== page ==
Looking first to plaintiffs’ alleged injuries, the Third Circuit rejected the argument that J. Crew’s procedural violation of FACTA was sufficient to create an injury in fact and held that plaintiffs failed to allege any other viable risk of harm.  In a nod to Spokeo I, the court recognized Congress’s intent to create a right of action for willful violations of FACTA.  However, the court also noted that “the Clarification Act . . . expresses Congress’s judgment that not all procedural violations of FACTA will amount to concrete harm.”  Id. at *19.

Next the court considered plaintiffs’ argument that their injury “is analogous to common law privacy torts and an action for breach of confidence.”  Id.  Although Spokeo I instructs courts to consider if plaintiffs’ harm is closely connected to a traditional common-law action, the Third Circuit found that plaintiffs’ injuries are not similar to the harms that give rise to common-law privacy or breach of confidence actions.  The court opined that, while plaintiffs’ harms are, in some ways, aligned with the tort of unreasonable publicity, plaintiffs failed to demonstrate that any third party obtained access to their personal information—a requirement for the common-law tort.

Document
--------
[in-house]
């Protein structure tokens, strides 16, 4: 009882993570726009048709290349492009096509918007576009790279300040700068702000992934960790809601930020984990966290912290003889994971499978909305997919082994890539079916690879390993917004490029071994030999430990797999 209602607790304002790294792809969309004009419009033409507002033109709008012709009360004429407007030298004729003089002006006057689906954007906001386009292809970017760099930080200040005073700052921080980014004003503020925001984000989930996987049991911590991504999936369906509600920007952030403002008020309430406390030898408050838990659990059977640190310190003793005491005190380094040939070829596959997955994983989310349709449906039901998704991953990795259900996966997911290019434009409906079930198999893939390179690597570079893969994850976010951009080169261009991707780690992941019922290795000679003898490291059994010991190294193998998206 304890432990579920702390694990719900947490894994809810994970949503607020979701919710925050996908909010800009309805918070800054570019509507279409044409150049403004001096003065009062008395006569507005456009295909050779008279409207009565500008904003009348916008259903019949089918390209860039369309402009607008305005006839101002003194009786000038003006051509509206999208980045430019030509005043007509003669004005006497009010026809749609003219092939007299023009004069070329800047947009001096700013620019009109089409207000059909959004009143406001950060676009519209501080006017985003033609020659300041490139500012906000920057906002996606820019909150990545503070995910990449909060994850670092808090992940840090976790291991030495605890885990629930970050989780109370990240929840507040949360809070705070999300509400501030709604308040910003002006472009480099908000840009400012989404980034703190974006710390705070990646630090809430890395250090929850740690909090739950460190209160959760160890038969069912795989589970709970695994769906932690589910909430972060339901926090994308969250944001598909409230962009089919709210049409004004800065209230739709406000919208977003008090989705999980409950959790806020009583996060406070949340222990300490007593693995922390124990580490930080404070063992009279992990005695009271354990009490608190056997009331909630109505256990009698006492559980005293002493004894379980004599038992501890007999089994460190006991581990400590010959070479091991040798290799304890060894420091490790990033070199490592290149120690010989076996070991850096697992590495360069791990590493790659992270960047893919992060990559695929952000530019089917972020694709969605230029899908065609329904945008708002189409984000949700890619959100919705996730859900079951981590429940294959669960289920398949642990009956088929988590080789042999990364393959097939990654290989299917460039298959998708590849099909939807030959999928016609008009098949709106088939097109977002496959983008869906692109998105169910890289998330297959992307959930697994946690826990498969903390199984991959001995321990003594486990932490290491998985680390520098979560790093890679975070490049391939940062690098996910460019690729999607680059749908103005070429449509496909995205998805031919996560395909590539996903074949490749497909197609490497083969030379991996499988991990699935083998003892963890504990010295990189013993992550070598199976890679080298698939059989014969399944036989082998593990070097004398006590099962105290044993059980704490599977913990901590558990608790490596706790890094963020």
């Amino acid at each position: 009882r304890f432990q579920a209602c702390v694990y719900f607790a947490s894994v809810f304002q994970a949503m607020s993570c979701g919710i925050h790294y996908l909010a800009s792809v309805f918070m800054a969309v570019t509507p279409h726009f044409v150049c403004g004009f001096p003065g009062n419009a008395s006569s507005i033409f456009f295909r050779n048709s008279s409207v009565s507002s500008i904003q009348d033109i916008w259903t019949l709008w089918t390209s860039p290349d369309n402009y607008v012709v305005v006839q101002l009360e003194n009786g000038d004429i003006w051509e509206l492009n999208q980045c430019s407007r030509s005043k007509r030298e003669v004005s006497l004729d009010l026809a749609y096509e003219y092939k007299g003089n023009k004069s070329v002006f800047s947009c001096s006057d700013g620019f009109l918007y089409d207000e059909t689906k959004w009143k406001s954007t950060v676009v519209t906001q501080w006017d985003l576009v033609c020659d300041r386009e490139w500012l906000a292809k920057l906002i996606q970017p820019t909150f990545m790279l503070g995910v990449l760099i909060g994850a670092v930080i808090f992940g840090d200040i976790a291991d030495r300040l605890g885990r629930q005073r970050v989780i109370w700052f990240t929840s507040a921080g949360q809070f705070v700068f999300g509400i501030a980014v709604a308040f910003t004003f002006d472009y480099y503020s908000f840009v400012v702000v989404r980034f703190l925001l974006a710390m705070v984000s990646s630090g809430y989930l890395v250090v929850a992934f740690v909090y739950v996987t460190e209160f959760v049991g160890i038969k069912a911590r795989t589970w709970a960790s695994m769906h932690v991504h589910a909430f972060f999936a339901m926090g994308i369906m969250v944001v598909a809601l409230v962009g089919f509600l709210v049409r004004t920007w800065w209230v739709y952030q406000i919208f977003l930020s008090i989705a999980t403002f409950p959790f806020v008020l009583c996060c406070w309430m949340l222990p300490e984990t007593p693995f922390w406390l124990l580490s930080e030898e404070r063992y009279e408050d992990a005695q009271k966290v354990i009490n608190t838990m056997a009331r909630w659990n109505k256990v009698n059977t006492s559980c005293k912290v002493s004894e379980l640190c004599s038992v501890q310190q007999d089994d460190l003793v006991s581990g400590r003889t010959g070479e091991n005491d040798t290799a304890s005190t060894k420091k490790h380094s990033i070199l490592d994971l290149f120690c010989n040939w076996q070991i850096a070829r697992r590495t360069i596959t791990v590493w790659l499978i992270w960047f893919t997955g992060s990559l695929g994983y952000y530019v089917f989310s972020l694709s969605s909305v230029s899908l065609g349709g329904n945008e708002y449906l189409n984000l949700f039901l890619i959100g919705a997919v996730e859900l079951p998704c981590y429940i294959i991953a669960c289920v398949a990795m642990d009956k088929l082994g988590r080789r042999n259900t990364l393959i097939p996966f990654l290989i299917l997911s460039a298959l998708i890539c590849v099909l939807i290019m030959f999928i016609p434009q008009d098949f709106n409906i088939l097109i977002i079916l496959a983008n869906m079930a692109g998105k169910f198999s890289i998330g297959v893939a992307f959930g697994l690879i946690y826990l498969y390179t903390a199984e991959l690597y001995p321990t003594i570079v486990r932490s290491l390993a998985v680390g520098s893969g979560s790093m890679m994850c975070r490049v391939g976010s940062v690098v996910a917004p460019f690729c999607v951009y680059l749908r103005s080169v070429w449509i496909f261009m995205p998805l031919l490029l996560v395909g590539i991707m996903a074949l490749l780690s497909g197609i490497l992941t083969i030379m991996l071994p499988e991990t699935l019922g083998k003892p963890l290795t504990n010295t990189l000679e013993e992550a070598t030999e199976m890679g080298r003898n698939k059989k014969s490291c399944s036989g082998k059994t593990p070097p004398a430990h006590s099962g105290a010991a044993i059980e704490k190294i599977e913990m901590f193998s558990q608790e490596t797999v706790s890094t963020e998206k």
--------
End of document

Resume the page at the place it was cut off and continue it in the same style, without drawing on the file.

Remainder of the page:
Last, the court rejected plaintiffs’ final argument that J. Crew’s procedural violation of FACTA was alone sufficient to demonstrate concrete harm under Spokeo IId. at *21.  To support this assertion, plaintiffs look to a passage in Spokeo I where the Court explains that “the violation of a procedural right granted by statute can be sufficient in some circumstances to constitute injury in fact. In other words, a plaintiff in such a case need not allege any additional harm beyond the one Congress has identified.”  Id. (quoting Spokeo, 136 S. Ct. at 1549).